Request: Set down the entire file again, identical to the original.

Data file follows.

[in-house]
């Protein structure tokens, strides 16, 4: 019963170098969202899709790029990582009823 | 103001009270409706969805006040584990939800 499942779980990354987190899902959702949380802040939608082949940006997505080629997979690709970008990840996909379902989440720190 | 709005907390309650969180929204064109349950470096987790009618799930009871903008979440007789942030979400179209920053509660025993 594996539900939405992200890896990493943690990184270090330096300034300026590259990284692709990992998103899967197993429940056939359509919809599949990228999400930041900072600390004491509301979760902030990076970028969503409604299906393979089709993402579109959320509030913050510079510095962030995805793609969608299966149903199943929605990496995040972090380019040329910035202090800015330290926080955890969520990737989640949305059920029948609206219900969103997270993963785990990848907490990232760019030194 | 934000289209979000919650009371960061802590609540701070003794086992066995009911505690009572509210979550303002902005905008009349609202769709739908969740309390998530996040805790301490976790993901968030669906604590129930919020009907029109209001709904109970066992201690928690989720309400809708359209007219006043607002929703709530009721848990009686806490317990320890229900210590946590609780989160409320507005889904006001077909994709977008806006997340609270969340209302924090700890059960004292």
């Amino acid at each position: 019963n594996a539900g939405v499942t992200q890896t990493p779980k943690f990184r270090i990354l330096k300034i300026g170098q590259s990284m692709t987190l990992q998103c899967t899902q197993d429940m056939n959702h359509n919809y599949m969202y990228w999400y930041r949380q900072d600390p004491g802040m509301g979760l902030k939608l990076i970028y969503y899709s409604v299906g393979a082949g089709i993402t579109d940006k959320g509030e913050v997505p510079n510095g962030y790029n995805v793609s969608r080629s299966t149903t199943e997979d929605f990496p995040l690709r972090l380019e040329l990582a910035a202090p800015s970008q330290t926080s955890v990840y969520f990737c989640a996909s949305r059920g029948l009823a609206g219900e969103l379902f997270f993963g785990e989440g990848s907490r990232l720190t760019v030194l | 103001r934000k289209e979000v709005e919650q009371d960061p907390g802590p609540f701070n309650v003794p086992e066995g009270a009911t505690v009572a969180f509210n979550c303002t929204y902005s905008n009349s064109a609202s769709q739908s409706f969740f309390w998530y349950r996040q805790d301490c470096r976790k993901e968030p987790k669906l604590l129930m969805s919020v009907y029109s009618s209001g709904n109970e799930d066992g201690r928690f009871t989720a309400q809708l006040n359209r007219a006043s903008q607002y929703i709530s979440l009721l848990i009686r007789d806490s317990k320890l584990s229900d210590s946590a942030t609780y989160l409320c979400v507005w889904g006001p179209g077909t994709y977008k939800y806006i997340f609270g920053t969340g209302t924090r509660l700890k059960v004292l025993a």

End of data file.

[in-house]
């Protein structure tokens, strides 16, 4: 019963170098969202899709790029990582009823 | 103001009270409706969805006040584990939800 499942779980990354987190899902959702949380802040939608082949940006997505080629997979690709970008990840996909379902989440720190 | 709005907390309650969180929204064109349950470096987790009618799930009871903008979440007789942030979400179209920053509660025993 594996539900939405992200890896990493943690990184270090330096300034300026590259990284692709990992998103899967197993429940056939359509919809599949990228999400930041900072600390004491509301979760902030990076970028969503409604299906393979089709993402579109959320509030913050510079510095962030995805793609969608299966149903199943929605990496995040972090380019040329910035202090800015330290926080955890969520990737989640949305059920029948609206219900969103997270993963785990990848907490990232760019030194 | 934000289209979000919650009371960061802590609540701070003794086992066995009911505690009572509210979550303002902005905008009349609202769709739908969740309390998530996040805790301490976790993901968030669906604590129930919020009907029109209001709904109970066992201690928690989720309400809708359209007219006043607002929703709530009721848990009686806490317990320890229900210590946590609780989160409320507005889904006001077909994709977008806006997340609270969340209302924090700890059960004292």
């Amino acid at each position: 019963n594996a539900g939405v499942t992200q890896t990493p779980k943690f990184r270090i990354l330096k300034i300026g170098q590259s990284m692709t987190l990992q998103c899967t899902q197993d429940m056939n959702h359509n919809y599949m969202y990228w999400y930041r949380q900072d600390p004491g802040m509301g979760l902030k939608l990076i970028y969503y899709s409604v299906g393979a082949g089709i993402t579109d940006k959320g509030e913050v997505p510079n510095g962030y790029n995805v793609s969608r080629s299966t149903t199943e997979d929605f990496p995040l690709r972090l380019e040329l990582a910035a202090p800015s970008q330290t926080s955890v990840y969520f990737c989640a996909s949305r059920g029948l009823a609206g219900e969103l379902f997270f993963g785990e989440g990848s907490r990232l720190t760019v030194l | 103001r934000k289209e979000v709005e919650q009371d960061p907390g802590p609540f701070n309650v003794p086992e066995g009270a009911t505690v009572a969180f509210n979550c303002t929204y902005s905008n009349s064109a609202s769709q739908s409706f969740f309390w998530y349950r996040q805790d301490c470096r976790k993901e968030p987790k669906l604590l129930m969805s919020v009907y029109s009618s209001g709904n109970e799930d066992g201690r928690f009871t989720a309400q809708l006040n359209r007219a006043s903008q607002y929703i709530s979440l009721l848990i009686r007789d806490s317990k320890l584990s229900d210590s946590a942030t609780y989160l409320c979400v507005w889904g006001p179209g077909t994709y977008k939800y806006i997340f609270g920053t969340g209302t924090r509660l700890k059960v004292l025993a």